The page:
Wednesday, July 24, 2013

Mass Intentions for My Mother

I am having a series of masses said for my deceased mother at my parish. She's been gone for eight and half years now. It feel good to see her name in the church bulletin. It feels even better to hear her name read during the Prayers of the Faithful. Friends of hers from way back said it was wonderful to hear that the mass intentions have been for her. Hearing and seeing her name makes her come alive for me. She was the first person to teach me about God. You never forget the ones you love. My father misses her dearly. We miss her in different ways.

Monday, July 15, 2013

Found - St. Therese Chaplet - Thank you again, Grandpa

Among my grandfather's' things was a St. Therese chaplet. It has twenty five beads and a single Our Father bead. And there's a St. Theresa medal with a relic! I like to think of my grandpa using it to pray. I like to think he prayed for me and my grandma and other relatives and himself. It kind of makes me want to cry. I just received this chaplet over the weekend though my grandparents died over a decade ago.

Sunday, July 7, 2013

Looking Back and Dress Codes

Looking back in the archives of this blog, I can't believe I didn't write about what I did the summer of 2010.

I taught a high school summer school class in a public school. I was hired only a few days before the summer semester started. For three weeks, four and half hours a day, I taught a bunch of reluctant 15 year-olds;  half of them gave the impression that they would rather be smoking pot.

I helped my friend redecorate her home while I watched her die. (We didn't finish the project).

I sat with her as she died.

Then I watched a favorite aunt die that fall.

Anyway, I was looking back at that time because a) I'm still grieving especially the death of my friend, and b) I'm thinking there should be some kind of dress code for Mass.

There was a dress code at the public high school, and as much skin those high school girls could show, the girls at Mass this summer show a lot more skin. For some reason, it's kind of embarrassing to see them so scantily dressed go up to Communion.

I don't want Mass to turn into a fashion show, and we need not judge the outerwear of others. I kind of don't get why some bloggers show us what they wore to Mass. But, I am thinking when the public high school students are more modestly dressed than girls at Mass, something is off. Kudos to the local high school district for having a dress code.

Tuesday, July 2, 2013

A Learning Experience - Ministering to Those in Their Sunset Years Who Require Assistance

Recently a group of the aged and infirm from a local assisted living home have started coming to Mass. I think it's a newly built home.  They come on a shuttle bus with staff members from the home, and the ushers mobilize to help them off the bus and into the seats in the church. These particular elderly people sit in the back though there is plenty of room up front, and they are certainly welcomed up front. There's room up front for walkers and wheelchairs too. This group comes with walkers and in wheelchairs, canes, and oxygen tanks.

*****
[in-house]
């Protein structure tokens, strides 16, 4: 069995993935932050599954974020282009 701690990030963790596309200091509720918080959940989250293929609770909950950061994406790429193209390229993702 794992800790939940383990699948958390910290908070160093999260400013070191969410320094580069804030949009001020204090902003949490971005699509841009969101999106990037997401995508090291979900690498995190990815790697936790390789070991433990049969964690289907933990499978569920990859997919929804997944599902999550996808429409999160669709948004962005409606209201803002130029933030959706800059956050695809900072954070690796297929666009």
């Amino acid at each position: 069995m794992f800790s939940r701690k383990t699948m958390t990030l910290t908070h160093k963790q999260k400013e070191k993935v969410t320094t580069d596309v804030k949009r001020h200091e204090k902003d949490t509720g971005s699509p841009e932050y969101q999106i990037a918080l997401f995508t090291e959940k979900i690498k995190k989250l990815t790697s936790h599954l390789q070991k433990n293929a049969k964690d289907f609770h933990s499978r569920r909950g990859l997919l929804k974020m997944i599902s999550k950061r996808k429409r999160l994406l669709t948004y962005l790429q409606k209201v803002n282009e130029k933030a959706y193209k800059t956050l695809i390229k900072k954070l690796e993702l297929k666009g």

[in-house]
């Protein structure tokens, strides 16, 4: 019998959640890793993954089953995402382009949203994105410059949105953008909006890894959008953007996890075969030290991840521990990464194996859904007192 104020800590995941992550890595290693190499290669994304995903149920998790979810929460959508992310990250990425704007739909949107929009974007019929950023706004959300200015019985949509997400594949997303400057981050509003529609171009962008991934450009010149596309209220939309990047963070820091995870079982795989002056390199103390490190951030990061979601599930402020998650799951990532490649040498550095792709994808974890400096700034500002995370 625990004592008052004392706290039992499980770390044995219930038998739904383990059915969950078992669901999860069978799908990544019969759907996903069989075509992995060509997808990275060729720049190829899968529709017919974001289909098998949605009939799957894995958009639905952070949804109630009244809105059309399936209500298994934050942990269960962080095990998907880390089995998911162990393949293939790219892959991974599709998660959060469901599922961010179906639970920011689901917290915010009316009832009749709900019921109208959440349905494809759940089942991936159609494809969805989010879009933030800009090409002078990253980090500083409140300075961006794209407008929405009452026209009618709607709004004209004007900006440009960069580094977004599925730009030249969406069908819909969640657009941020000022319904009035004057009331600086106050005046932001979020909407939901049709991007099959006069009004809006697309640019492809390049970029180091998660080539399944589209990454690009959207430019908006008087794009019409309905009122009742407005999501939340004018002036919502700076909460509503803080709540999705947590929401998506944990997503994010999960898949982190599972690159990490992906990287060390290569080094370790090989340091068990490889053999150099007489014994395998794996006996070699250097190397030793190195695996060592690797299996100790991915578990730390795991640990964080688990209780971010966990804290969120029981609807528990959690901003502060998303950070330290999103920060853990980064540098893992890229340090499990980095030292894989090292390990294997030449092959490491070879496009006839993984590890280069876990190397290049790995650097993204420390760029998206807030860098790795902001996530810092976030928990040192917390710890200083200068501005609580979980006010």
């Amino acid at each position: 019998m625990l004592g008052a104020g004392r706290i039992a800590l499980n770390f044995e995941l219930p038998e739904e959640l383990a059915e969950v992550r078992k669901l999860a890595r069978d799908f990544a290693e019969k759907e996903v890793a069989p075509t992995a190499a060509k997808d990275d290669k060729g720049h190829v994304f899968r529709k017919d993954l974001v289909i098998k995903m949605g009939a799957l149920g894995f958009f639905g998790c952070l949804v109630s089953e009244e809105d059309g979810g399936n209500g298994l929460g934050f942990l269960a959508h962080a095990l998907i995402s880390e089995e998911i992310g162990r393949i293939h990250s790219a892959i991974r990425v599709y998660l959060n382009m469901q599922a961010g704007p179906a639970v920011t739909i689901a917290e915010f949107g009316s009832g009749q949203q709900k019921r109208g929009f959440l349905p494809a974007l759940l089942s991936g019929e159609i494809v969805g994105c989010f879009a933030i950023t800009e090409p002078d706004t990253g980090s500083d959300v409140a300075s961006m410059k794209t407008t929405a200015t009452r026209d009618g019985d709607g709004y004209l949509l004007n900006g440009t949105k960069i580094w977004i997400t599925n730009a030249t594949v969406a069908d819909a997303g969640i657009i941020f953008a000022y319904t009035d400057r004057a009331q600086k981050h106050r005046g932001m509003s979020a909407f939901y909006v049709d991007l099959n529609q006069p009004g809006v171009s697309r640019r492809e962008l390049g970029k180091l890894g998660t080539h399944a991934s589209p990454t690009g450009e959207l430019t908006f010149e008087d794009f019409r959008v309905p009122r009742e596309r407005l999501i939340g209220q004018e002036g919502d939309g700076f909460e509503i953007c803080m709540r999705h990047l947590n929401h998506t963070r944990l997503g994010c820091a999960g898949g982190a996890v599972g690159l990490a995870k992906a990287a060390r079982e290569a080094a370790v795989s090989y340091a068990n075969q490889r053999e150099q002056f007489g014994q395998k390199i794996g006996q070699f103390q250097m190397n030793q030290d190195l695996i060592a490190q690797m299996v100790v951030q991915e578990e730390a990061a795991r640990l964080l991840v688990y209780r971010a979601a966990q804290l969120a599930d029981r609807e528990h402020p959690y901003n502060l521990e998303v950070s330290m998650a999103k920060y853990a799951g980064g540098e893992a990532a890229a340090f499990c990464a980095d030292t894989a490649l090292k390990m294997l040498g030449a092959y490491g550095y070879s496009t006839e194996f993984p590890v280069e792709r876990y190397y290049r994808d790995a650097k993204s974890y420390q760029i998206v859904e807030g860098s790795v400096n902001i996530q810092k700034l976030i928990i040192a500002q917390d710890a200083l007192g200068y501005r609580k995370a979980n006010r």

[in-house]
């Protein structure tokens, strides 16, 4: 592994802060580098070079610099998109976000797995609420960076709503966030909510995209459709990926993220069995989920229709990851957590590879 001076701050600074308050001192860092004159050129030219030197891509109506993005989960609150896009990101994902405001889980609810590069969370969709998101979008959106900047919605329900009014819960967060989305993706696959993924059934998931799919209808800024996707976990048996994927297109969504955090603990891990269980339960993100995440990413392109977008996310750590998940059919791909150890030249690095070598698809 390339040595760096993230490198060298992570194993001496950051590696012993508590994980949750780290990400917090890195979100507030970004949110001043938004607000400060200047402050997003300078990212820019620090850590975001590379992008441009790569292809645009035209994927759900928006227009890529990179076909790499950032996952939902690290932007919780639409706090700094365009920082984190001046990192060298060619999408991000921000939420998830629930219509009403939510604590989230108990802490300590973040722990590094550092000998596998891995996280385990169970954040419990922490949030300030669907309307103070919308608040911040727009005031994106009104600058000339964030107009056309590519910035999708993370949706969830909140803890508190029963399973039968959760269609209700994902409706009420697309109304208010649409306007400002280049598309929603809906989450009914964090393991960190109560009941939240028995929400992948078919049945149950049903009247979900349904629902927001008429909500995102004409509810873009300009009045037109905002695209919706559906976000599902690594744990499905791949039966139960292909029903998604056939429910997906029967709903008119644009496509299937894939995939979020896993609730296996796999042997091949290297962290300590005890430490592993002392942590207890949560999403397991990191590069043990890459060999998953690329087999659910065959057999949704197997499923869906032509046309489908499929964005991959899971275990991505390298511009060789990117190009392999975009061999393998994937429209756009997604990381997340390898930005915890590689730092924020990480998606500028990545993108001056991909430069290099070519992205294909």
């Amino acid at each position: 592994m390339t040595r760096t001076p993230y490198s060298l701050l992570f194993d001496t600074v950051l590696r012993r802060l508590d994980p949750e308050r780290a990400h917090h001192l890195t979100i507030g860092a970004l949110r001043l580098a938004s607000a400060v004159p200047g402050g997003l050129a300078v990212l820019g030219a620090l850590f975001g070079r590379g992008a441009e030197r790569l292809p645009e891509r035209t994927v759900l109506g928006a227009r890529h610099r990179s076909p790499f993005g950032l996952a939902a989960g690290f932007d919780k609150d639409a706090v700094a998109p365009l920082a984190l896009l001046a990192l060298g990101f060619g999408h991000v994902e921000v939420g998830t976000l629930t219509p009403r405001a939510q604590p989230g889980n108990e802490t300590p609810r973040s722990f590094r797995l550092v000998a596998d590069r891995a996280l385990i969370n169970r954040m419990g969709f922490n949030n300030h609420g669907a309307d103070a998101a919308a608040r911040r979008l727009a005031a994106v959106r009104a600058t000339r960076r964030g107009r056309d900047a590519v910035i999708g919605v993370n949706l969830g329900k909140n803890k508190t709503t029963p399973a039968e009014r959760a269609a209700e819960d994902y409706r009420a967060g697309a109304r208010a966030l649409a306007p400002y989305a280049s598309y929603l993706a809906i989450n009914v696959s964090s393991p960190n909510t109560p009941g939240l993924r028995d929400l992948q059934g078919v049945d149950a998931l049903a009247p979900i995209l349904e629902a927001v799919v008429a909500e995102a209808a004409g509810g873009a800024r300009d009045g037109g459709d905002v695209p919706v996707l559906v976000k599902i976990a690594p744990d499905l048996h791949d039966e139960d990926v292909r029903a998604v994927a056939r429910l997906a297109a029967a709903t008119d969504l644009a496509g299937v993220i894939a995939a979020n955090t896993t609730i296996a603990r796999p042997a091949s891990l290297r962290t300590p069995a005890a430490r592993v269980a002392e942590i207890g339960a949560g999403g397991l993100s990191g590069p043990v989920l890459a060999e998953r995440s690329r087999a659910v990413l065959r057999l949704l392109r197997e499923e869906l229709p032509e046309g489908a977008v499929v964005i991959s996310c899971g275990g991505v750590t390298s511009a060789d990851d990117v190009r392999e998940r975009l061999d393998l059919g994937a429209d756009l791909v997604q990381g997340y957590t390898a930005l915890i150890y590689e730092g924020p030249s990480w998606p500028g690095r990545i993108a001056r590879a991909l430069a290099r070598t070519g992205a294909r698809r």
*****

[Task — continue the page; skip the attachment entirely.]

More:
So I was an Eucharist Minister and had to walk to their seats to give them Communion, and I'm always happy to do that for those who can't make it up to Communion. (There are people who do get in line with their walkers, wheelchairs, and canes.) The ushers direct me to those who are seated but wish to receive. It was a bit awkward because it was a learning experience for me. I'll do better next time, I hope.

  • They can't always see so well. So I or someone had to tell a few people I am there with the Host to give them Communion.
  • They can't always hear so well. I tend to speak softly because the people in the pews around them are praying, and I want to keep it reverent. However, I need to speak in at least a normal tone of voice. The idea is to communicate.
  • Sometimes they receive by hand, and their hands or arms don't work too well. 
  • Some can't chew or swallow too well or don't open their mouths wide enough. I need to give them a small piece. I accidently gave a woman two Hosts because they were stuck together. Then I was worried she would choke or it would fall out.
  • One staff member from the assistant living home said, "May I?" I gave the piece of Host to Miss Staff Member, and she knew exactly how to feed it to a resident. I half-worried that I broke some Canon law, but I made the quick decision that Jesus doesn't want to anyone to choke to death in church. Also, without the trained staff member assisting, the Host may have dribbled out onto the woman's blouse. That wouldn't have been good. The staff member had a respectful demeanor and therefore, treated the Sacrament with respect. I don't know if she was Catholic or not. I did give the other staff member Communion because she held out her hands to receive. After all, she couldn't leave her charges to get in the Communion line and go up front.
  • Some of the assistant living residents seemed they just woke up. Maybe they just did, or maybe they have a touch of dementia. Where they even aware of the significance of the Sacrament or that they were at Mass? I wondered, but realized NOT FOR ME TO DETERMINE.

I went back to my seat and just asked God to sort it all out. God knows the heart and mind and soul of those residents. God knows the road they have traveled so far. God knows I tried my best and my ignorance (though I'm a little bit smarter today). Jesus wants all to partake, and everyone is welcomed at Mass. I know people receive graces in ways I don't know. It's not up to me to determine eligibility. It is up to me to be the best instrument I can be.

However, I think I'm going to shoot an email to the rectory or call that perhaps we Extraordinary Ministers need training in ministering to special populations in Church.